Zen and the Successful Horseplayer

How to Win and Find Calmness in Horse Wagering

Zen and the Successful Horseplayer will provide the beginner, the advanced, and even the professional horse gambler with specific resources to become a winning player. This book will also demonstrate the applicability of Zen and Eastern philosophy to handicapping, betting, and winning.

 

  • Learn the basic handicapping skills
  • Learn to be centered in your wagering
  • Learn when you must trust your instincts
  • Learn how to break out of a losing cycle
  • Learn that losing is okay, losses can lead to winning on future days
  • Learn how Zen philosophy can make you a WINNER

amazon book review buttonAmazon Book Reviews
William L. Graul III :  5/5 Stars

November 29, 2014

I enjoyed it. Bought the hard cover, not the kindle. I found it helpful for reviewing and reassessing my handicapping.


foreword review logo

Clarion Review
SPORTS & RECREATION
Zen and the Successful Horseplayer: How to Win and Find Calmness in Horse Wagering
Frederic Donner
Xlibris
978-1-4797-4071-0
Four Stars (out of Five)
Betting on horse races is a huge industry in the United States. Frederic Donner’s Zen and the Successful Horseplayer: How to Win and Find Calmness in Horse Wagering is an entertaining introduction to this popular form of gambling. “The purpose of this book is to make anyone who reads it a more successful horseplayer,” writes Donner. He also intends to expand the reader’s knowledge of Zen philosophy.

In the first part of the book, Donner offers a detailed discussion of handicapping techniques. He begins with an introduction to the Daily Racing Form: “Any serious handicapper knows that without the use of the DRF any likely possibility of winning at the races is minimal.” He goes on to explain other factors in picking a winning horse, ranging from speed numbers to how the horse looks on the track. Some of the author’s observations are helpful and easily comprehended: “As a handicapper, I have found zero correlation between ownership of horses and success on the racetrack.” Other information, such as the discussion of Beyer Speed Figures and the pace of the race, is technical, and requires careful reading and analysis. Unfortunately, after the introductory material, Donner assumes a basic knowledge of horse racing and wagering on the part of the reader that may not be accurate.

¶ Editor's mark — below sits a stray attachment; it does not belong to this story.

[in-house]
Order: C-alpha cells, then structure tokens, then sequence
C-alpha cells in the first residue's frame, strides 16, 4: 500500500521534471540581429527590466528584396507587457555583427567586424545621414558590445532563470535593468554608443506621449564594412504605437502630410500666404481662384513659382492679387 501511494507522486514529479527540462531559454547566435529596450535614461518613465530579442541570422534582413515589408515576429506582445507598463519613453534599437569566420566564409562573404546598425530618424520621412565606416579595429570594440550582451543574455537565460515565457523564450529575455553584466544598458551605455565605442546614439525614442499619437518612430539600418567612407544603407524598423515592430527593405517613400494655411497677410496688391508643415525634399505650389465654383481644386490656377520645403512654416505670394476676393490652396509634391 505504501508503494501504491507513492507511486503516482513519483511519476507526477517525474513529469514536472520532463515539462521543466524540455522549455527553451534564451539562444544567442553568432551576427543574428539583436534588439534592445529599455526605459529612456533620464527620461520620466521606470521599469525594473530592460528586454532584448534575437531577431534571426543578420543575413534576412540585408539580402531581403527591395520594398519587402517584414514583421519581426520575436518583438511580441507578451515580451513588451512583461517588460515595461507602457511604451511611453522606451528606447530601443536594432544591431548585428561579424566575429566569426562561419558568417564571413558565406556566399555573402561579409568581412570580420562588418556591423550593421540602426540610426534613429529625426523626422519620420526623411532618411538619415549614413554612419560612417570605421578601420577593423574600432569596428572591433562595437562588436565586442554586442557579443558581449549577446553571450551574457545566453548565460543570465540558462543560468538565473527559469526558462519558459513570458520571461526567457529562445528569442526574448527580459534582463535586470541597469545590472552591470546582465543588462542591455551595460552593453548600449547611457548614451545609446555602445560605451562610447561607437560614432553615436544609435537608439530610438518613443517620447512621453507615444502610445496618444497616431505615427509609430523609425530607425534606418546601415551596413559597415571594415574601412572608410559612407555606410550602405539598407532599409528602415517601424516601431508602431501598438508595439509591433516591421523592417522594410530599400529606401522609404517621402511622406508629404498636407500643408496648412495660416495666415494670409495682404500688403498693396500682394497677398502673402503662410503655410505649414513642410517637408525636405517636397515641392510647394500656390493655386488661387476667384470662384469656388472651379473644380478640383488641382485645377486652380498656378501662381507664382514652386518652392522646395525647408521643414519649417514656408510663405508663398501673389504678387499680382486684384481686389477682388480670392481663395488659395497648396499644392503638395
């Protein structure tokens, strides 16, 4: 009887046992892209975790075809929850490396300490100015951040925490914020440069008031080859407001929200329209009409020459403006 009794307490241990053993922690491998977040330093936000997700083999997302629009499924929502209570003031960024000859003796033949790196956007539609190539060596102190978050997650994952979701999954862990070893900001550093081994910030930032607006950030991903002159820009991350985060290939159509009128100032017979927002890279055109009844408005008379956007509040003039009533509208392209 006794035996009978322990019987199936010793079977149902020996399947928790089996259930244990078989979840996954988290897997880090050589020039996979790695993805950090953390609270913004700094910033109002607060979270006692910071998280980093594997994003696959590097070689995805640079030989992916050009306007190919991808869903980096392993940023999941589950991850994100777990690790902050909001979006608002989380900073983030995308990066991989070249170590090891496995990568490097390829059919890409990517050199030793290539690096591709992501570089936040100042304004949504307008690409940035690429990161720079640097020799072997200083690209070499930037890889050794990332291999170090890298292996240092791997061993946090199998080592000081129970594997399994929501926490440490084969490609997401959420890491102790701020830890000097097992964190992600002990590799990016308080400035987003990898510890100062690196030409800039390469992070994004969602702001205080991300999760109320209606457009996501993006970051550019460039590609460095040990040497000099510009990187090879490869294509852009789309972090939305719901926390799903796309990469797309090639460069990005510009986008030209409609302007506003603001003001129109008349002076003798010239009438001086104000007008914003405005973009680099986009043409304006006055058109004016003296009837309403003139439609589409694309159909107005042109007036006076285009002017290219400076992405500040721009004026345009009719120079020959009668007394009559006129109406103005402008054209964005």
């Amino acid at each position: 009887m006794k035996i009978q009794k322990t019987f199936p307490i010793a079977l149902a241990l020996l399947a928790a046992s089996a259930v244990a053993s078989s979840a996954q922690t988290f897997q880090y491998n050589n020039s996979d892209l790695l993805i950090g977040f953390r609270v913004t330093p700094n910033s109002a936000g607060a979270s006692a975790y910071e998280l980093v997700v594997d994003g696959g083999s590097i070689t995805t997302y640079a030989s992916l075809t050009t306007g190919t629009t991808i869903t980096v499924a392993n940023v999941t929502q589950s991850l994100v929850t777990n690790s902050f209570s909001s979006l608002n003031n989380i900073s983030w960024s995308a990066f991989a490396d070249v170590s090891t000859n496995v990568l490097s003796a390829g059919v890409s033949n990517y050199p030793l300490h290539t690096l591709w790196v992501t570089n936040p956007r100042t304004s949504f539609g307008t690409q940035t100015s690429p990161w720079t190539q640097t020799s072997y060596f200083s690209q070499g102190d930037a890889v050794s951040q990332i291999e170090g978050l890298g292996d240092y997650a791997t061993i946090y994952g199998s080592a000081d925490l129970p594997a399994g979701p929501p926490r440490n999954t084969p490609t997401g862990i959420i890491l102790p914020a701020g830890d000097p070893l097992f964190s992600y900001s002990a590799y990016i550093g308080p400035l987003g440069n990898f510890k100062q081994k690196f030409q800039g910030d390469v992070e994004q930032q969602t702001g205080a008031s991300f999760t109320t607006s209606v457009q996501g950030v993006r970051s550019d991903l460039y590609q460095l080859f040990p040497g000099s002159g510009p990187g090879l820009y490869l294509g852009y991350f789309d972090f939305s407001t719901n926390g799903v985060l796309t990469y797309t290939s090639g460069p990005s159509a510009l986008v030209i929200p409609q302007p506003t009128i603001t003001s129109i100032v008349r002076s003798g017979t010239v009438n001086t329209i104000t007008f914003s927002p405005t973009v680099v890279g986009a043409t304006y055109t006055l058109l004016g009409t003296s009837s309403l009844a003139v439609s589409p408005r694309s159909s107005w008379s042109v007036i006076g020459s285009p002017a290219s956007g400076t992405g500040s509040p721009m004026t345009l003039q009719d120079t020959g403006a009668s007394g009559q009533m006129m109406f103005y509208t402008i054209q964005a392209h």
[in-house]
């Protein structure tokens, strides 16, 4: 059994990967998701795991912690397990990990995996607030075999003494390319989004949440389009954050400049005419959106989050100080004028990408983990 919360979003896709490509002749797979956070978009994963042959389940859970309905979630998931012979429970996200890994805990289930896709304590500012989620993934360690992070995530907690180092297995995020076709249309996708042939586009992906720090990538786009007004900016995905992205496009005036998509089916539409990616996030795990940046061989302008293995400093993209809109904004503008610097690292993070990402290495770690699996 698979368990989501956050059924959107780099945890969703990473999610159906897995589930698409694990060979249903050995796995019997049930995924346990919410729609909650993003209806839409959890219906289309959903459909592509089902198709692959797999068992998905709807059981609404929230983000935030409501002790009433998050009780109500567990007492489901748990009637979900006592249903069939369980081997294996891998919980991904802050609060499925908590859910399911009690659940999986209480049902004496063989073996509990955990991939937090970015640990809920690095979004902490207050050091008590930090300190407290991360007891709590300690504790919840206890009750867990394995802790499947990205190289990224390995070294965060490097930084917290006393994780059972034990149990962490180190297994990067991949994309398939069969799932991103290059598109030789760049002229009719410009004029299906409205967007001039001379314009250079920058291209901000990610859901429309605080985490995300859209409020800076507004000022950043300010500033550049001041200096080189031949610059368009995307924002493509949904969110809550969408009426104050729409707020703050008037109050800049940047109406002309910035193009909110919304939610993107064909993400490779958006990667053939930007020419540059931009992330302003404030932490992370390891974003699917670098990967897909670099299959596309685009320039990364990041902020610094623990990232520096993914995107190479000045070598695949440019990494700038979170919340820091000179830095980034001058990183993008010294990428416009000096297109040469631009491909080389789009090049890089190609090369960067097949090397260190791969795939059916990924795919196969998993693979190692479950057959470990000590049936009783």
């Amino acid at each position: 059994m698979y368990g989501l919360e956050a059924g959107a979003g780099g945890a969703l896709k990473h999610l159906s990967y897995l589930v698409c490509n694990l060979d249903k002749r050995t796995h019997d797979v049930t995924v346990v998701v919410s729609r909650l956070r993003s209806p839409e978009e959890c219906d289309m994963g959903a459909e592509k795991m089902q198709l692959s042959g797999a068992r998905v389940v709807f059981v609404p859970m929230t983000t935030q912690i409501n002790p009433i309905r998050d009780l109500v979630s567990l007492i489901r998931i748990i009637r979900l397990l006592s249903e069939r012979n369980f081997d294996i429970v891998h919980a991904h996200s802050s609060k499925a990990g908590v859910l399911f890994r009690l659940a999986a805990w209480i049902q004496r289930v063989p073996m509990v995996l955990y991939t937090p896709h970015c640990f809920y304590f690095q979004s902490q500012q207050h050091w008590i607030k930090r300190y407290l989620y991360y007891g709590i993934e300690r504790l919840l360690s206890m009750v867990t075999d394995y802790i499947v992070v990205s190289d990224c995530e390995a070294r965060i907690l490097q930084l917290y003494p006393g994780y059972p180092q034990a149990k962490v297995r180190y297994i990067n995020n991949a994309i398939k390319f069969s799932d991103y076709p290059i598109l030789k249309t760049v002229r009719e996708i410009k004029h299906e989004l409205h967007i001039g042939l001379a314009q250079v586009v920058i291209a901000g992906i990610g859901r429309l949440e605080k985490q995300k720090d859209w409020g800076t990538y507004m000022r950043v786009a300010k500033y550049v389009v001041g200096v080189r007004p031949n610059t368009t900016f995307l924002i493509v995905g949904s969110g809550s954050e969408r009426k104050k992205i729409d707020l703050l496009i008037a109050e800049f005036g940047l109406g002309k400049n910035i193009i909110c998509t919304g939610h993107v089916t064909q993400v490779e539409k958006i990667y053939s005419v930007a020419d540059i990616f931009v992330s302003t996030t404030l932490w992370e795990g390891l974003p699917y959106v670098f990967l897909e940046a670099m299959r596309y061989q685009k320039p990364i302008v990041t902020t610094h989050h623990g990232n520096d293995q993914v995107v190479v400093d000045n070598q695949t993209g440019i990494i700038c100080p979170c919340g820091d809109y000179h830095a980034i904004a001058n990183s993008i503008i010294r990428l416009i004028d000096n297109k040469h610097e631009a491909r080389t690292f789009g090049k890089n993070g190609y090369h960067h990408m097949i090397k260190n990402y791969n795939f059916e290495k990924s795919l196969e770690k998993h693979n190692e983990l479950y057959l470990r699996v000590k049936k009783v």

In the second part of Zen and the Successful Horseplayer, Donner introduces the reader to basic concepts of Zen. “Zen is traditionally seen as enlightenment or awakening and, finally, as ethics and a means of conducting oneself.” In horse wagering, he explains, it is important to establish a Zen-like center of calmness, humility, and balance—qualities applicable to life in general, he notes. Additionally, the entire book is interspersed with koans, Zen parables, and stories that illustrate the author’s points. Donner’s koans include poetry and quotations from Zen masters, writers, and even comedians such as Steve Martin.

Donner makes a strong case for the connection between Zen and wagering on horses: “Zen is all about seeing what is, not what we want, or what we expect to see.” He explains that Zen stresses a broad view of the world, keeping calm and balanced, and maintaining perspective. Two valuable appendices—one on Zen and Eastern philosophies, the other on horses and horse wagering—provide essential guides for further reading. Thus, the reader expecting to improve his odds at the racetrack is invited to begin a much deeper exploration of